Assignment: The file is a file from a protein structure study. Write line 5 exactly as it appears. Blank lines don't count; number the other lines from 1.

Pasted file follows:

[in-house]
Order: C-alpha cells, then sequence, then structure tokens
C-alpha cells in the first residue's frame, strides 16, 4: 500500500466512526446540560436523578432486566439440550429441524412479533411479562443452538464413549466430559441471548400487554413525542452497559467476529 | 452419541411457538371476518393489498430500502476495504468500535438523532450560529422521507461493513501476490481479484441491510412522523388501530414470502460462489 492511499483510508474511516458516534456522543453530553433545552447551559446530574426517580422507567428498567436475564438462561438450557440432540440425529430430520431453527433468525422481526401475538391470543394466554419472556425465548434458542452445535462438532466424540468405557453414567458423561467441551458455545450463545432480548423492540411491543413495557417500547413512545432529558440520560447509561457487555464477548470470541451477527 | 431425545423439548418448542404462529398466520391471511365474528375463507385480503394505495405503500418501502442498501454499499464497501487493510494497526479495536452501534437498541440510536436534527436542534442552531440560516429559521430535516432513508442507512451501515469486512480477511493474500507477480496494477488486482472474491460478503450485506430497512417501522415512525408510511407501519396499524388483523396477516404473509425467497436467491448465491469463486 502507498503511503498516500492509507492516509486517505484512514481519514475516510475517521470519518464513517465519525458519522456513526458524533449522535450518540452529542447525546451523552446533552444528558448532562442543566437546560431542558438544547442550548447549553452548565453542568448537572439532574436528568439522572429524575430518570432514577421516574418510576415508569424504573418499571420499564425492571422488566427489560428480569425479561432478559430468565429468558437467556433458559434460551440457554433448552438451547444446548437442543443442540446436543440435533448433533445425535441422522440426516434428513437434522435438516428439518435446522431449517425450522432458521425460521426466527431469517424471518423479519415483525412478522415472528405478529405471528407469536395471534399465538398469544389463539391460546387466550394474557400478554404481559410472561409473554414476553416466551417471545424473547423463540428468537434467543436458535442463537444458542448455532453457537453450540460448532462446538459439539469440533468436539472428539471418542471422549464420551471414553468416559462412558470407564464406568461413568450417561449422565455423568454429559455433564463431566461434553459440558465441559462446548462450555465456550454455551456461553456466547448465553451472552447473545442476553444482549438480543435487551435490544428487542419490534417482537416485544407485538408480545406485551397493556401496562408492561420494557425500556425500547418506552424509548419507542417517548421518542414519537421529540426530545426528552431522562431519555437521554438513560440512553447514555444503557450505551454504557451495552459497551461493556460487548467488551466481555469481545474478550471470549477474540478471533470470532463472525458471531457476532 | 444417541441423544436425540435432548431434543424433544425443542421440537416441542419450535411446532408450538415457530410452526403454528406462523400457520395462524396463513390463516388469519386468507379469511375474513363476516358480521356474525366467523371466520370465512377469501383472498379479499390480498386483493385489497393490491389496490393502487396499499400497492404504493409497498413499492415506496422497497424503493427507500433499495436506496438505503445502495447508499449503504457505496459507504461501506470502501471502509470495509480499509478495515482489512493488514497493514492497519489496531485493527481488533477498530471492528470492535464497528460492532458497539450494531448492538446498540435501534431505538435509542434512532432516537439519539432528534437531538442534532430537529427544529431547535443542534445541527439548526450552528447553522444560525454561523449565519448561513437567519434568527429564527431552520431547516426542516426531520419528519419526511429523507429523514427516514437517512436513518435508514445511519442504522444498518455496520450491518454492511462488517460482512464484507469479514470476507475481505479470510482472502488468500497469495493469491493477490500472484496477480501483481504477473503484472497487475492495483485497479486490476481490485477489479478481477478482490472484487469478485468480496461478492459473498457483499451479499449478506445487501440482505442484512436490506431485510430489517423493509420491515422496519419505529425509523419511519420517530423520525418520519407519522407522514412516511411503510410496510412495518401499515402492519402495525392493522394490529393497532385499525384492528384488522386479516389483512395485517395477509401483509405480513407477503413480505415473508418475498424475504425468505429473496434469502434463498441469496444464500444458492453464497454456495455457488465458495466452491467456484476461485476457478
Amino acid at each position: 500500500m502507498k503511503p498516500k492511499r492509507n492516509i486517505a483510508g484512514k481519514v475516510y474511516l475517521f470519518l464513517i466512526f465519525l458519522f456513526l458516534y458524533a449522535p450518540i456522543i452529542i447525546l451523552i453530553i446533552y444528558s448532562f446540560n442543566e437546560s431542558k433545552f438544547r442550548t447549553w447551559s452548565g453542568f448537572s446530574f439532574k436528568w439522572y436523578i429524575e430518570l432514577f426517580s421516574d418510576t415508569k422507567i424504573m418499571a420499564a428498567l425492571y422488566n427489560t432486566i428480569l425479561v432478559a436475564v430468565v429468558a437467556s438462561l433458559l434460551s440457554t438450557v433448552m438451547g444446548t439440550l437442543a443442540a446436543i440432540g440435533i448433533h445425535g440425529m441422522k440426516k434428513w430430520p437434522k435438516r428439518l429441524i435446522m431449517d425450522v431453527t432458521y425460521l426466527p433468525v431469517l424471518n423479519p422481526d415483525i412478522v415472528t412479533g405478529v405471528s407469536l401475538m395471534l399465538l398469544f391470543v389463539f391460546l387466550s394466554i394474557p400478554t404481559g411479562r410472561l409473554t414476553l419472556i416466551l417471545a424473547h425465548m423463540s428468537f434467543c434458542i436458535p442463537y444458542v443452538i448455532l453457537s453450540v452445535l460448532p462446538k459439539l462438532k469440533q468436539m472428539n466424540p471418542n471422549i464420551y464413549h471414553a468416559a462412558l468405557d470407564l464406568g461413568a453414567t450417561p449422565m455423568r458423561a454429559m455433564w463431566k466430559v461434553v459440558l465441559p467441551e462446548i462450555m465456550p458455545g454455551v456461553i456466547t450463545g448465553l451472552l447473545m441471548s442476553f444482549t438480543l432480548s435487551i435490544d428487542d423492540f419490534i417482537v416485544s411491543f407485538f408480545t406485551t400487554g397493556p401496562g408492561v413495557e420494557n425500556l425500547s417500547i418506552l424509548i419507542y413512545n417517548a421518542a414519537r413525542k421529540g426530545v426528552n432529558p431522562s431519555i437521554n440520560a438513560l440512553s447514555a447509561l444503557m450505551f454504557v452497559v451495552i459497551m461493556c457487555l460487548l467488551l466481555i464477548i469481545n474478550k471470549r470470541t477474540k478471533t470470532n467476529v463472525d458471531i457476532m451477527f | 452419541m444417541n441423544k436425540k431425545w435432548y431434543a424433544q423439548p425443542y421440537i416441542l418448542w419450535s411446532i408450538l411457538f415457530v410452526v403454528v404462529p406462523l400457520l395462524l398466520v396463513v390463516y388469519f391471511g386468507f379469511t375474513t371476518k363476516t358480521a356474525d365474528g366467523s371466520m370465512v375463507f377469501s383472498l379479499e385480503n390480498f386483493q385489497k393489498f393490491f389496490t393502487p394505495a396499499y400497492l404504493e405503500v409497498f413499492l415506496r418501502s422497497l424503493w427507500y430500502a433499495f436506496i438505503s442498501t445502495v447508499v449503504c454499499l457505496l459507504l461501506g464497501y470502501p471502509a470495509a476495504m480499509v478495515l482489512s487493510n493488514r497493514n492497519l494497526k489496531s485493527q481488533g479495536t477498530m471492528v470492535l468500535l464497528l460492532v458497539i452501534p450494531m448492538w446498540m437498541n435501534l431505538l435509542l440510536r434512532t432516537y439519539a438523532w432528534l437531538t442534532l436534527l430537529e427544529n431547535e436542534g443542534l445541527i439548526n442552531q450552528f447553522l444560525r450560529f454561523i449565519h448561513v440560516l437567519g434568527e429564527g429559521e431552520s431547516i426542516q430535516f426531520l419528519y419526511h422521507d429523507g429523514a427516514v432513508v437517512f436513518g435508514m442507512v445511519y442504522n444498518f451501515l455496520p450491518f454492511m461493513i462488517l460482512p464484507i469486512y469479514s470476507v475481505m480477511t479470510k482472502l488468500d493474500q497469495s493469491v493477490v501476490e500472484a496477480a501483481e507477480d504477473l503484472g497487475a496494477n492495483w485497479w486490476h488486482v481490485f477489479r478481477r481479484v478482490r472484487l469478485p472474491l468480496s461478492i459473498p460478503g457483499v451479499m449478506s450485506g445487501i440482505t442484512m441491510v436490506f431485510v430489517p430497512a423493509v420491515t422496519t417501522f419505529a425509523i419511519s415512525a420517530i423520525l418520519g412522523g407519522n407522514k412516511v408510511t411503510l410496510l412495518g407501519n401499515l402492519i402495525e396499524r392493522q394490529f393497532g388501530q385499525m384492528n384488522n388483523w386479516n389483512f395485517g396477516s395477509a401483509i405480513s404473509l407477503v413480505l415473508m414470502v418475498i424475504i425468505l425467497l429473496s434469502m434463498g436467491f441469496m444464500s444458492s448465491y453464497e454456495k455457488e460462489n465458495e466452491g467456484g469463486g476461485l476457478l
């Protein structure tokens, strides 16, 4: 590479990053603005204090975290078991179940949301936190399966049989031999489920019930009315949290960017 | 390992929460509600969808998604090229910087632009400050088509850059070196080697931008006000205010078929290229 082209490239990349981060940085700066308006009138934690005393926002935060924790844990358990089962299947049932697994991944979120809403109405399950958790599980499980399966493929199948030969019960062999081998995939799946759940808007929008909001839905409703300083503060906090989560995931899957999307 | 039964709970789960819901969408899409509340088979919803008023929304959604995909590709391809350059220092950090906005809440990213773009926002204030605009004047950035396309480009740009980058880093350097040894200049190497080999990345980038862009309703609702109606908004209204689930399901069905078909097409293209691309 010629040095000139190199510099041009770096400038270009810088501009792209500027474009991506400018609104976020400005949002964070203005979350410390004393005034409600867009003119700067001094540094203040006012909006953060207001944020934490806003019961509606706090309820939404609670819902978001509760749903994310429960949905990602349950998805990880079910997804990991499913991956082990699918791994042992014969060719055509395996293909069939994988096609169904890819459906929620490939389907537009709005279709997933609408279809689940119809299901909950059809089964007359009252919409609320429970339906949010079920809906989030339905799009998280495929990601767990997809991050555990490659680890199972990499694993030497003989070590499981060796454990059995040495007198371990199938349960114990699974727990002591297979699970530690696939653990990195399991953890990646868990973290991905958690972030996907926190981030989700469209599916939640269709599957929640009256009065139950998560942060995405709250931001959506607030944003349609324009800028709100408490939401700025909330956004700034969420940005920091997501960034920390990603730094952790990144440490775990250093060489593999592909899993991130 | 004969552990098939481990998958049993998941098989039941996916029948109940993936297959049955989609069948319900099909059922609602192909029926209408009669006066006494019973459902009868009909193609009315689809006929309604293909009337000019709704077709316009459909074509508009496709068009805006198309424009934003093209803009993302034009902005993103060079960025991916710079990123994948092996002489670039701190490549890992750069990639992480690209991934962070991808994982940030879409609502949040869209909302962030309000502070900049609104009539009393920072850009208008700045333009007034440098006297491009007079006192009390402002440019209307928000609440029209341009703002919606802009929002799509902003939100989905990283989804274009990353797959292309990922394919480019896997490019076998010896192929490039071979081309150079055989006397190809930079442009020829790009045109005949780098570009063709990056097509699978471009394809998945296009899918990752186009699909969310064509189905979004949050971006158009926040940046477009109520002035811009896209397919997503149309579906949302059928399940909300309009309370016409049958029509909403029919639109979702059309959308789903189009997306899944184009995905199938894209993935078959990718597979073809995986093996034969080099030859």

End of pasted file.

């Protein structure tokens, strides 16, 4: 590479990053603005204090975290078991179940949301936190399966049989031999489920019930009315949290960017 | 390992929460509600969808998604090229910087632009400050088509850059070196080697931008006000205010078929290229 082209490239990349981060940085700066308006009138934690005393926002935060924790844990358990089962299947049932697994991944979120809403109405399950958790599980499980399966493929199948030969019960062999081998995939799946759940808007929008909001839905409703300083503060906090989560995931899957999307 | 039964709970789960819901969408899409509340088979919803008023929304959604995909590709391809350059220092950090906005809440990213773009926002204030605009004047950035396309480009740009980058880093350097040894200049190497080999990345980038862009309703609702109606908004209204689930399901069905078909097409293209691309 010629040095000139190199510099041009770096400038270009810088501009792209500027474009991506400018609104976020400005949002964070203005979350410390004393005034409600867009003119700067001094540094203040006012909006953060207001944020934490806003019961509606706090309820939404609670819902978001509760749903994310429960949905990602349950998805990880079910997804990991499913991956082990699918791994042992014969060719055509395996293909069939994988096609169904890819459906929620490939389907537009709005279709997933609408279809689940119809299901909950059809089964007359009252919409609320429970339906949010079920809906989030339905799009998280495929990601767990997809991050555990490659680890199972990499694993030497003989070590499981060796454990059995040495007198371990199938349960114990699974727990002591297979699970530690696939653990990195399991953890990646868990973290991905958690972030996907926190981030989700469209599916939640269709599957929640009256009065139950998560942060995405709250931001959506607030944003349609324009800028709100408490939401700025909330956004700034969420940005920091997501960034920390990603730094952790990144440490775990250093060489593999592909899993991130 | 004969552990098939481990998958049993998941098989039941996916029948109940993936297959049955989609069948319900099909059922609602192909029926209408009669006066006494019973459902009868009909193609009315689809006929309604293909009337000019709704077709316009459909074509508009496709068009805006198309424009934003093209803009993302034009902005993103060079960025991916710079990123994948092996002489670039701190490549890992750069990639992480690209991934962070991808994982940030879409609502949040869209909302962030309000502070900049609104009539009393920072850009208008700045333009007034440098006297491009007079006192009390402002440019209307928000609440029209341009703002919606802009929002799509902003939100989905990283989804274009990353797959292309990922394919480019896997490019076998010896192929490039071979081309150079055989006397190809930079442009020829790009045109005949780098570009063709990056097509699978471009394809998945296009899918990752186009699909969310064509189905979004949050971006158009926040940046477009109520002035811009896209397919997503149309579906949302059928399940909300309009309370016409049958029509909403029919639109979702059309959308789903189009997306899944184009995905199938894209993935078959990718597979073809995986093996034969080099030859």